We present results from a laboratory experiment designed to identify preferences over the resolution of uncertainty and timing of non-instrumental information acquisition in a rich choice set. We test theoretical predictions along three dimensions: early vs. late resolution, one-shot vs. gradual, and positive vs. negative skew. Treatments vary whether the outcome previously has been determined, as in an information structure, or is determined later, as in a compound lottery. We find that individuals prefer to delay uncertainty resolution when the outcome has not been determined and prefer to expedite uncertainty resolution when the outcome has already occurred. We find no evidence for a preference for one-shot resolution in either context.
Revision Requested, The Economic Journal
We experimentally demonstrate that a communication regime where a worker communicates about his intended effort is less effective in i) soliciting truthful information, and ii) motivating effort, than a regime where he communicates about his past effort. Our experiment uses a real-effort task, which additionally allows us to demonstrate the effects of communication on effort over time. We show that the effects of ex-ante promises are short-lived as compared to ex-post communication. Our results reveal that the timing of communication is a critical feature that merits attention in the design of mechanisms for information transmission in strategic
Revision Requested, Games and Economic Behavior
The literature on pre-play communication suggests people fulfill promises because doing so avoids guilt. Our results indicate this conclusion does not apply to team decision makers. In our experiment, individuals and teams participate in a hidden-action trust game with and without pre-play communication. Both make non-binding promises to cooperate at the same rate, but individuals live up to their promises while teams do not. Teams first decide on their action and use non-binding communication to support their chosen action. Teams and individuals receiving non-binding communication generally trust promises and choose to cooperate, and do so at similar rates.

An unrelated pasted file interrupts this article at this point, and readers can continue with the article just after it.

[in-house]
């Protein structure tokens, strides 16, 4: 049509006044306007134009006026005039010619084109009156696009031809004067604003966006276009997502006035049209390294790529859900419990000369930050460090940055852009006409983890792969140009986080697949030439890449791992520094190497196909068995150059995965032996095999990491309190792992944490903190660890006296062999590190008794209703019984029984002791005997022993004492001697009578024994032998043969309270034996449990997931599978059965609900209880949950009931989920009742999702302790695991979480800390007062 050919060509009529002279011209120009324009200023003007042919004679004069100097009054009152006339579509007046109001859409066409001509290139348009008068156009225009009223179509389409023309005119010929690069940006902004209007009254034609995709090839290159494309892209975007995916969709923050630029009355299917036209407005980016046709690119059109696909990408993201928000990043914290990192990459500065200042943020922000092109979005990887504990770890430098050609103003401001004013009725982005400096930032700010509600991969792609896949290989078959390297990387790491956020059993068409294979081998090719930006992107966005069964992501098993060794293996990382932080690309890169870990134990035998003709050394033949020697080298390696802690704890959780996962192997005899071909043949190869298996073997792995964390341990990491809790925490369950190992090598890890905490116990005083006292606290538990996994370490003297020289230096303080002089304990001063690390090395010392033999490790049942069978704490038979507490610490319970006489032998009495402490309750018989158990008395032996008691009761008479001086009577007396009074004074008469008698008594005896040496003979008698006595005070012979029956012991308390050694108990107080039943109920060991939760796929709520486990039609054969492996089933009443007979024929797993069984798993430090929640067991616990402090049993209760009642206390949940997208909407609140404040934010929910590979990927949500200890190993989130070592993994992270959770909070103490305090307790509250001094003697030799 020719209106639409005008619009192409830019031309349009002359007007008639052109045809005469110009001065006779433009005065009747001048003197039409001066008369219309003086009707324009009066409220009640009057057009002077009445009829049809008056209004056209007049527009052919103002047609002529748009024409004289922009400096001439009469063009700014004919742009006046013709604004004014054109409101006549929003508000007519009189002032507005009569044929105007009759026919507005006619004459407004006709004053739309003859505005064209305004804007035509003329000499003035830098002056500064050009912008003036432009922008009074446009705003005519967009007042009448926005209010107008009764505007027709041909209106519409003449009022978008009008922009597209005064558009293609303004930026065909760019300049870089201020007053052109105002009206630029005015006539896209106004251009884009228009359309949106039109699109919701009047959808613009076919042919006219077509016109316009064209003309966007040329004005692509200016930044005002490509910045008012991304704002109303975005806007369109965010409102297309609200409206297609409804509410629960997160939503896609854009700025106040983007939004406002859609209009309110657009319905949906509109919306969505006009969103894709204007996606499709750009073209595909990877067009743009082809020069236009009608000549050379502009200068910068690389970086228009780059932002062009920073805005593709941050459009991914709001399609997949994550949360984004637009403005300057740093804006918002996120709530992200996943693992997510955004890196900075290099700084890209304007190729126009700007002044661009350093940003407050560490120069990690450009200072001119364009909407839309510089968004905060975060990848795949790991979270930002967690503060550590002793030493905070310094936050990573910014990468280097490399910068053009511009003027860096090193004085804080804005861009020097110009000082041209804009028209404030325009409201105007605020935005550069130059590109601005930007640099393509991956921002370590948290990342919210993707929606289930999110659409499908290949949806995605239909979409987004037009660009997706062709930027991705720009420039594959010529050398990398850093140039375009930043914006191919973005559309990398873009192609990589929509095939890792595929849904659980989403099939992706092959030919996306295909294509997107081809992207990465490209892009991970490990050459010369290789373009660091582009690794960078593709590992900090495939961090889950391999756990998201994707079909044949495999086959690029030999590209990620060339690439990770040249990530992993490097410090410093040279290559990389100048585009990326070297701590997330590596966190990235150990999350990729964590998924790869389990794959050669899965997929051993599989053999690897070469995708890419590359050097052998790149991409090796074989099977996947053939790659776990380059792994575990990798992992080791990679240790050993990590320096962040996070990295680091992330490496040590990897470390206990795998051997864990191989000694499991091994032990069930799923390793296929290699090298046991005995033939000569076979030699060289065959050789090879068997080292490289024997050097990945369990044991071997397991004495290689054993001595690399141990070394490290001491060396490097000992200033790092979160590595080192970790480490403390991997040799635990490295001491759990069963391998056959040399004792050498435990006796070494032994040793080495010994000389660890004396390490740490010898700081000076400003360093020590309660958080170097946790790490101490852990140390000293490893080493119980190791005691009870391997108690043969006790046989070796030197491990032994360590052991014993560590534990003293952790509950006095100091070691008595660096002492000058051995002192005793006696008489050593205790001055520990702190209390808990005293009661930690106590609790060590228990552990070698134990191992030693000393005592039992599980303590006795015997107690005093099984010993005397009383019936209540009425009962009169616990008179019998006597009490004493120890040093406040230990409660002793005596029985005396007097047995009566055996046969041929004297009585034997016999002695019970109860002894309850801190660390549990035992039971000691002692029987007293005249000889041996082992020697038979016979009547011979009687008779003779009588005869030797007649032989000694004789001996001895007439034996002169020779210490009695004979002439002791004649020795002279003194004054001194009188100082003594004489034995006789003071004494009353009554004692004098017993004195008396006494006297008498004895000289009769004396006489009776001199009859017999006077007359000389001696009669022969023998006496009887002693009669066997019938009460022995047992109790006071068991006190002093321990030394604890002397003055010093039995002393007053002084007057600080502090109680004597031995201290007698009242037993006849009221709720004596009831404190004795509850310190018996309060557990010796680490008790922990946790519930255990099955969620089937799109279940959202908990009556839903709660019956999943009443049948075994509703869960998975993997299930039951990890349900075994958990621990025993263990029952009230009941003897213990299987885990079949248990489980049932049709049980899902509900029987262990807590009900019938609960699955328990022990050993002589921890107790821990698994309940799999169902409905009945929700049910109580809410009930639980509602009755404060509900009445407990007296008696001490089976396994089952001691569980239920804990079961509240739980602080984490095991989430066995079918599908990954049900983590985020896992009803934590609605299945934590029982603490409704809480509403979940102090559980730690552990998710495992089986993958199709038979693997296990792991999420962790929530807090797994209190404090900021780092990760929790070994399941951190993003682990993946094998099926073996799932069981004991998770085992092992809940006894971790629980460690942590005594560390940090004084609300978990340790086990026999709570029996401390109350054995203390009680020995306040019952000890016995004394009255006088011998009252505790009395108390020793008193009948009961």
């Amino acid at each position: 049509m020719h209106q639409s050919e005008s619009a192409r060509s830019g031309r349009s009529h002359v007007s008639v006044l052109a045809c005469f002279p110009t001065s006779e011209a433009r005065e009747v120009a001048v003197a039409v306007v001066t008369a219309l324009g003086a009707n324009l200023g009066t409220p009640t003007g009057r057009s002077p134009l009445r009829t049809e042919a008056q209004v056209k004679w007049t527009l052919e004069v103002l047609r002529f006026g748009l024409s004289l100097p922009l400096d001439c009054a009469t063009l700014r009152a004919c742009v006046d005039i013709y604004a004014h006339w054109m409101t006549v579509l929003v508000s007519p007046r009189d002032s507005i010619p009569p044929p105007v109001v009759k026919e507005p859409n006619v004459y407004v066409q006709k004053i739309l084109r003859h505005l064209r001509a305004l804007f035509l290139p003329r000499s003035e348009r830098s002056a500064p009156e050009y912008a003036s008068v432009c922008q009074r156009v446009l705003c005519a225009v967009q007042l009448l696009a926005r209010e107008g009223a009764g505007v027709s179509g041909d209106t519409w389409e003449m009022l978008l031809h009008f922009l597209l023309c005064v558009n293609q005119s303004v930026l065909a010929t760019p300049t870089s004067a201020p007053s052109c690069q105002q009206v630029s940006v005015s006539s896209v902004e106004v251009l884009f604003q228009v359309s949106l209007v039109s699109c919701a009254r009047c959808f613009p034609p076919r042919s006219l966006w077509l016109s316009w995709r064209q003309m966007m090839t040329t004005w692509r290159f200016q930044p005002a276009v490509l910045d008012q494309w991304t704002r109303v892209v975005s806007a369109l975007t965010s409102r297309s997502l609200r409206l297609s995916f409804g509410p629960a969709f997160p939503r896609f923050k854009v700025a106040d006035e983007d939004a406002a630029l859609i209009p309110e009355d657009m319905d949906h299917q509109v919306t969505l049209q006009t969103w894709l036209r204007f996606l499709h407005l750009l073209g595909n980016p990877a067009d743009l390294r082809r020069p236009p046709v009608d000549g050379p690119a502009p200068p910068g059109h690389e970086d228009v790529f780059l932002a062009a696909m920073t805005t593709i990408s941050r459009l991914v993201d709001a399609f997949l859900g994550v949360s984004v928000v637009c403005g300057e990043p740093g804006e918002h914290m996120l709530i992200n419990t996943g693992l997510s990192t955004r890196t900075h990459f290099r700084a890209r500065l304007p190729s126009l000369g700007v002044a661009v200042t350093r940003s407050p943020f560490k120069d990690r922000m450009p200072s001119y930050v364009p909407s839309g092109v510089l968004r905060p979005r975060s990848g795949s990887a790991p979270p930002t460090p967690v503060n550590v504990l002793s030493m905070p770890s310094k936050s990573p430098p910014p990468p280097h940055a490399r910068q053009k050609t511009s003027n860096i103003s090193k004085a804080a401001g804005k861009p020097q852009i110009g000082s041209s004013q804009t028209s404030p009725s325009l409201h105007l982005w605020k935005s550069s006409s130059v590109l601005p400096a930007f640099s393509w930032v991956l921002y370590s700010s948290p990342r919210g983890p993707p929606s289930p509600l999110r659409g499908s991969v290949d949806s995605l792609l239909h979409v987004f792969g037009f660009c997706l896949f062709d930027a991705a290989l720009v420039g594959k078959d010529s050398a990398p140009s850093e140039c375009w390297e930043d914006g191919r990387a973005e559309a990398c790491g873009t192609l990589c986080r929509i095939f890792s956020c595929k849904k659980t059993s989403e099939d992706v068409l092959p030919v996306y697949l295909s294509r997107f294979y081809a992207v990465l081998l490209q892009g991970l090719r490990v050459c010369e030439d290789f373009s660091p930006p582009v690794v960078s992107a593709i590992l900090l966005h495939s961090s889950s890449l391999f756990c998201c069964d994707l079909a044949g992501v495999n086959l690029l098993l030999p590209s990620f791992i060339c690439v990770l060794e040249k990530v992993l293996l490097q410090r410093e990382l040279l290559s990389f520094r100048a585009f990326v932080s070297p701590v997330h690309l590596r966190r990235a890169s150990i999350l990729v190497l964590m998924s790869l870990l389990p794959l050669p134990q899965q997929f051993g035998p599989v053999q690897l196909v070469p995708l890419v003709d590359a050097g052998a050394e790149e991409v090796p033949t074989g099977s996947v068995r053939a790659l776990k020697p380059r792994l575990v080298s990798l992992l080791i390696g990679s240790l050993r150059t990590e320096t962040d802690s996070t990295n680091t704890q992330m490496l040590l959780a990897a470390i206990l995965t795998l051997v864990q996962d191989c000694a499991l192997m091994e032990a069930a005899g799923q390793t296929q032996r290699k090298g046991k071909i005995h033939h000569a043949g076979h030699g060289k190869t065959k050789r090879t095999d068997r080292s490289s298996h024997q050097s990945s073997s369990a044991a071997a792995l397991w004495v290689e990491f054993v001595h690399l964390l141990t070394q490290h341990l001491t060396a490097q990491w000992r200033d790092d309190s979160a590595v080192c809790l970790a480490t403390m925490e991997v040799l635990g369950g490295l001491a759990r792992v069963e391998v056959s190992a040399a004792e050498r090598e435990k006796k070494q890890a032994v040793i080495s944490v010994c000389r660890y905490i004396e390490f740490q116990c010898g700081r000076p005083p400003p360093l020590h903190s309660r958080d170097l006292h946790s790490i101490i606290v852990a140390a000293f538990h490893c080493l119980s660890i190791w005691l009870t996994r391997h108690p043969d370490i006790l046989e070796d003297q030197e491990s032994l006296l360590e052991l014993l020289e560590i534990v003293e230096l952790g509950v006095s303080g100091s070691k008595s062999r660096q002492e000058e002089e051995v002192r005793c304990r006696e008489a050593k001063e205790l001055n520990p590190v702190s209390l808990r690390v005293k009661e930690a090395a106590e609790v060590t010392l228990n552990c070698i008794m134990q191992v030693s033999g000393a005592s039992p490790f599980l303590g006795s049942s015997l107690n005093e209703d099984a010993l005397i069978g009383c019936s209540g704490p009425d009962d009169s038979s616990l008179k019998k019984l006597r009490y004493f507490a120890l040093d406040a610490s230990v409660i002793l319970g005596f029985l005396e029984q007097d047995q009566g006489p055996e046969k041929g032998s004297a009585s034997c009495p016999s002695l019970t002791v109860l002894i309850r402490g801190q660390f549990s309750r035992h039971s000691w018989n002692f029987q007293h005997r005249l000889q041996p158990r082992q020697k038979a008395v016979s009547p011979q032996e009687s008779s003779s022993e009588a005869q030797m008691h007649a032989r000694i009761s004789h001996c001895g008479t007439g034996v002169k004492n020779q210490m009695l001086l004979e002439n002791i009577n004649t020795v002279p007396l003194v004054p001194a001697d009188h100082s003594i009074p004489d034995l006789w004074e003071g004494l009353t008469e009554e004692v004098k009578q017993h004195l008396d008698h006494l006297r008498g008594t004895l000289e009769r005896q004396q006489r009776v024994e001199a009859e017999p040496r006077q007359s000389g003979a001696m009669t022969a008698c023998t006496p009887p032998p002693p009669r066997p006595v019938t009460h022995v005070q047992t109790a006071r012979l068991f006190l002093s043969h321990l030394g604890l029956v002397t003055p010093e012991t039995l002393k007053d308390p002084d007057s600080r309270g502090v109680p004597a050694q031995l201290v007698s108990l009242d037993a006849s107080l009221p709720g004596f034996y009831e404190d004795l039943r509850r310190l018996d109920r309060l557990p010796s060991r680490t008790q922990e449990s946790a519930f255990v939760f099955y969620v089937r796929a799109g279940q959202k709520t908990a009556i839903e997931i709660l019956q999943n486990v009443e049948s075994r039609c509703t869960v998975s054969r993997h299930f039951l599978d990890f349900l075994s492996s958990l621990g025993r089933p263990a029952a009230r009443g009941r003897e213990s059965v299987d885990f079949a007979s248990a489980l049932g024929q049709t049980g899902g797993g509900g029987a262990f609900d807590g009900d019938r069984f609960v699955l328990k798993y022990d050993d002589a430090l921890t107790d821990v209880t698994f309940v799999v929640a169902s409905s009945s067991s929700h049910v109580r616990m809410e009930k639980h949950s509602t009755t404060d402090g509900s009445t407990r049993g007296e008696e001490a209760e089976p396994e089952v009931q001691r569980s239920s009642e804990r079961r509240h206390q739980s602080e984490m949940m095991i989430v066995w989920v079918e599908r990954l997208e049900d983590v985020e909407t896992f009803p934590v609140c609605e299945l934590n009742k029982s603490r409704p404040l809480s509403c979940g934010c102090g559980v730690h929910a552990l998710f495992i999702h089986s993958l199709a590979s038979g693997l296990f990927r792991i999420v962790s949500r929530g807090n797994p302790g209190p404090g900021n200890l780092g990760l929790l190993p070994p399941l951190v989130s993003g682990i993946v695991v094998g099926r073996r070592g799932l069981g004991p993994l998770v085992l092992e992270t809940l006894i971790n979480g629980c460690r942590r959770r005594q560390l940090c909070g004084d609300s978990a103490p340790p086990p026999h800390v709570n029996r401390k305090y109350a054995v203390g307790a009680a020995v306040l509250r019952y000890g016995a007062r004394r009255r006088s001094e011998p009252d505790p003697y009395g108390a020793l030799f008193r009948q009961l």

The “realization effect,” put forth by Imas (2016), predicts how individuals will change risk-taking behavior following a loss. The theory is defined for individuals choosing whether to accept a positively skewed lottery, and previous experiments have focused in this domain. We test the realization effect using a variation of the bomb risk elicitation task, which gives a much wider range of lottery options. We identify conditions under which the realization effect makes predictions in this environment, and test these predictions in the data. We find little support, but we also find that few individuals even select into those conditions where the realization effect applies.
Works in Progress:
+ Testing the Axiomatic Foundation of Risky Intertemporal Choice
+ Probability Matching, Strategic Uncertainty, and Preferences for Randomization
+ Testing The Behavioral Foundations of (Cautious) Expected Utility Theory
with Ritesh Jain